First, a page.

Nader says the unreserved rooms offer evidence that local dealers have strong reason to be squeamish about their purse strings, citing that only the very rich can afford to shop at the fairs. "Believe me, even some of these collectors who can spend $2 million on a painting are asking me for discounts of 25 percent. I tell them no." The middle-class collector who might invest $5,000 to $25,000 on an art piece will likely shy away. "I feel more for the lesser fairs than I do for Art Basel. They are going to take a strong hit, and the smaller visiting galleries will disappear."
The dealer points to the sluggish sales at London's Frieze Art Fair in mid-October and the recent Sotheby's and Christie's contemporary art auctions, where sales closed at margins well below 50 percent of presale estimates.
Some locals believe a deflated Basel piñata will benefit local art lovers, who are often left suffering visual dysentery after all the paintings are bought up. Lyle O. Reitzel, who runs eponymous spaces in the Dominican Republic and Wynwood, says the economic crisis might actually help improve the quality of the fairs. "What I see is that the mass of speculators that come and turn Art Basel into a circus may not come, and the crowds in general will be less. It might be better this way. Sure some people will be more cautious about spending, but the menu of quality in a less voracious atmosphere will improve."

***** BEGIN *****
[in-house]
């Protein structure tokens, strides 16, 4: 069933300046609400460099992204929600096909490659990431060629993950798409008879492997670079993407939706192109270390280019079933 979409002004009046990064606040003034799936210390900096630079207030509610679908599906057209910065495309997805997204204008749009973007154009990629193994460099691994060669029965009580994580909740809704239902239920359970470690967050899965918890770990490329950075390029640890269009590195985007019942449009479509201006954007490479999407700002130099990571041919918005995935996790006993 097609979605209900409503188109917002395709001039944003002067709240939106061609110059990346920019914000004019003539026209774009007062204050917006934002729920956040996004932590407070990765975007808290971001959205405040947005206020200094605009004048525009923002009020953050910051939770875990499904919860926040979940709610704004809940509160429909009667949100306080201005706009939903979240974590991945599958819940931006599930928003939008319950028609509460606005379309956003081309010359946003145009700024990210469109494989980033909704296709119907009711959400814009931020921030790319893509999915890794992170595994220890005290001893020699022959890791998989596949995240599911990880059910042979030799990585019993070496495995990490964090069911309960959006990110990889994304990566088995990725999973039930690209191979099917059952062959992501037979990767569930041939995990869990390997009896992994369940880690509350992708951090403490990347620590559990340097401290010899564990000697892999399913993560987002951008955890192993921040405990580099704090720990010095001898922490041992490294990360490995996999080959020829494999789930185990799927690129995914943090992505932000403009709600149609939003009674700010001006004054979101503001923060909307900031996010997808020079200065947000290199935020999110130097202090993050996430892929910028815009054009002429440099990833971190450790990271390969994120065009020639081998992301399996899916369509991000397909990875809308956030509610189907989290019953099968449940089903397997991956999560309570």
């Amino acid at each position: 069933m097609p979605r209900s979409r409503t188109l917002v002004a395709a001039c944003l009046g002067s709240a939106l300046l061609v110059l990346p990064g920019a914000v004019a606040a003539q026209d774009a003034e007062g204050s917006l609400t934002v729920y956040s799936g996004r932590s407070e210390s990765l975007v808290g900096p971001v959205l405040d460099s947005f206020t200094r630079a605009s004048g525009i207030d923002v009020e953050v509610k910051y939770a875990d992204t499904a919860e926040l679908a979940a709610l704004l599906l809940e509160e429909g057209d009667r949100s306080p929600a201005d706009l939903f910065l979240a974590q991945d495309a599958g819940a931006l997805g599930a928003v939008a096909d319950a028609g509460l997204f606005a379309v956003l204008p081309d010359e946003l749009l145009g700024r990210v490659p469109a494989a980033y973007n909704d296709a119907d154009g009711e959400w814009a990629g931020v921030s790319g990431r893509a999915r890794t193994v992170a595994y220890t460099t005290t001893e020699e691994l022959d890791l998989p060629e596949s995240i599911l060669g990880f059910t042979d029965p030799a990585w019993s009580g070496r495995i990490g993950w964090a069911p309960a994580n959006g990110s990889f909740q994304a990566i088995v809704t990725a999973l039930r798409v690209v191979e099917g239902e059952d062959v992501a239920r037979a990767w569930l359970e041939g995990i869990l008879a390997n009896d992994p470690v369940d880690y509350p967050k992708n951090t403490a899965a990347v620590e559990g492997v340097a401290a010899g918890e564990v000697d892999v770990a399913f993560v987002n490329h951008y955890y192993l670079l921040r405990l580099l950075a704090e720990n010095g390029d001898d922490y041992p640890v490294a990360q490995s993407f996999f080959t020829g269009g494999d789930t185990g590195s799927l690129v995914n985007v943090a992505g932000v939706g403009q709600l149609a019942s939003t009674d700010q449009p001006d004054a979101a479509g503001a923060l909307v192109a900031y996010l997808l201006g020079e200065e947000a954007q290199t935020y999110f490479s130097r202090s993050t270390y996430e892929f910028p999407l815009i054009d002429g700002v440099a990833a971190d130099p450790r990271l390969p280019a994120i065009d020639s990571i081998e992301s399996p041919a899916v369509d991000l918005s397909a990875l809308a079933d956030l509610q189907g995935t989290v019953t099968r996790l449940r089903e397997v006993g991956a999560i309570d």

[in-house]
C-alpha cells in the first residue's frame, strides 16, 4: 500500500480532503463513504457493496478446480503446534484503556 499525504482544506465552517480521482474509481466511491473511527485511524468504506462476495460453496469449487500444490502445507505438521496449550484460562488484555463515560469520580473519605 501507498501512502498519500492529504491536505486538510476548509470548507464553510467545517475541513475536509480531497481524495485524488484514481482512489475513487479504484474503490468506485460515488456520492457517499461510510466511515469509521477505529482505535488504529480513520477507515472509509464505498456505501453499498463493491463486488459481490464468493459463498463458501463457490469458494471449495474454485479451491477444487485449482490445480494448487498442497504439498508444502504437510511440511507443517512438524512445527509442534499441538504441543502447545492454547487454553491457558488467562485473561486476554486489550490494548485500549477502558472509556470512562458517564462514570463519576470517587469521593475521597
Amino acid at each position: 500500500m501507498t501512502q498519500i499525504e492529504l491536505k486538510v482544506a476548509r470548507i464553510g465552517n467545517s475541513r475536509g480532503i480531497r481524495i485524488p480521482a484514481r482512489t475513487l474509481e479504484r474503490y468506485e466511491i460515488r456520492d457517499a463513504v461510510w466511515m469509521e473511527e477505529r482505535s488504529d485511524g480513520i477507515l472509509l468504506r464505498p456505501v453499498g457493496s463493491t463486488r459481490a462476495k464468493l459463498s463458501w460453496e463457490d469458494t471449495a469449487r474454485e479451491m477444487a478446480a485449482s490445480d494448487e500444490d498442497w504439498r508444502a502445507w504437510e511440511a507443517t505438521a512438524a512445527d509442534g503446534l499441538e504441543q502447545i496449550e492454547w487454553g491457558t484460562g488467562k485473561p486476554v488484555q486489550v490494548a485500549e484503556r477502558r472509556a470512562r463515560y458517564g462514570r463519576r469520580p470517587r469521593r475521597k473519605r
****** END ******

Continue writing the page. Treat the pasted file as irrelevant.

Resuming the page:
Though Art Basel's main sponsor, UBS, had to be bailed out last week with a $60 billion lifeline by the government of Switzerland, local dealer Kevin Bruk says the fair remains a profitable venture for the crippled bank. "Their sponsorship of Basel is like $2 million. They are not going to pull out."
Bruk, who has had a booth at the convention center the past two years, says many of the Miami Beach hotels remain empty because of price gouging during the fair. "It's a rip-off. You see these minor hotels asking between $500 and $700 a night for crappy rooms and offering poor service. People have become sick of it and won't come back."
He agrees that a less-is-more approach to the orgy of consumerism and December art fairs will benefit art lovers most. "Look, it's been a free-for-all at these art fairs with full-on aggression," Bruk observes. "We have all been bitching and moaning about these 25 fairs, and it will be better for everyone to slow down and look at the artworks and visit local galleries and still be energized by young artists — even if more established names are what might sell."
Though some of his colleagues appear addled by gloom, Bruk remains optimistic. "Hey, the writing may be on the wall for some of us. Some of my collectors got hammered on the market, and some have told me they won't be buying art anytime soon."
Bruk puts it into perspective by joking that even folks worth $100 million who found their fortunes whittled down to $80 million after the stock market crash are feeling poor these days. "Let's be realistic. No one needs contemporary art. You need a roof over your head and a car to get to work. Art is the ultimate luxury item, like a $50,000 fur coat. But I'm a survivor. If I have to, I'll sell part of my collection to pay the bills."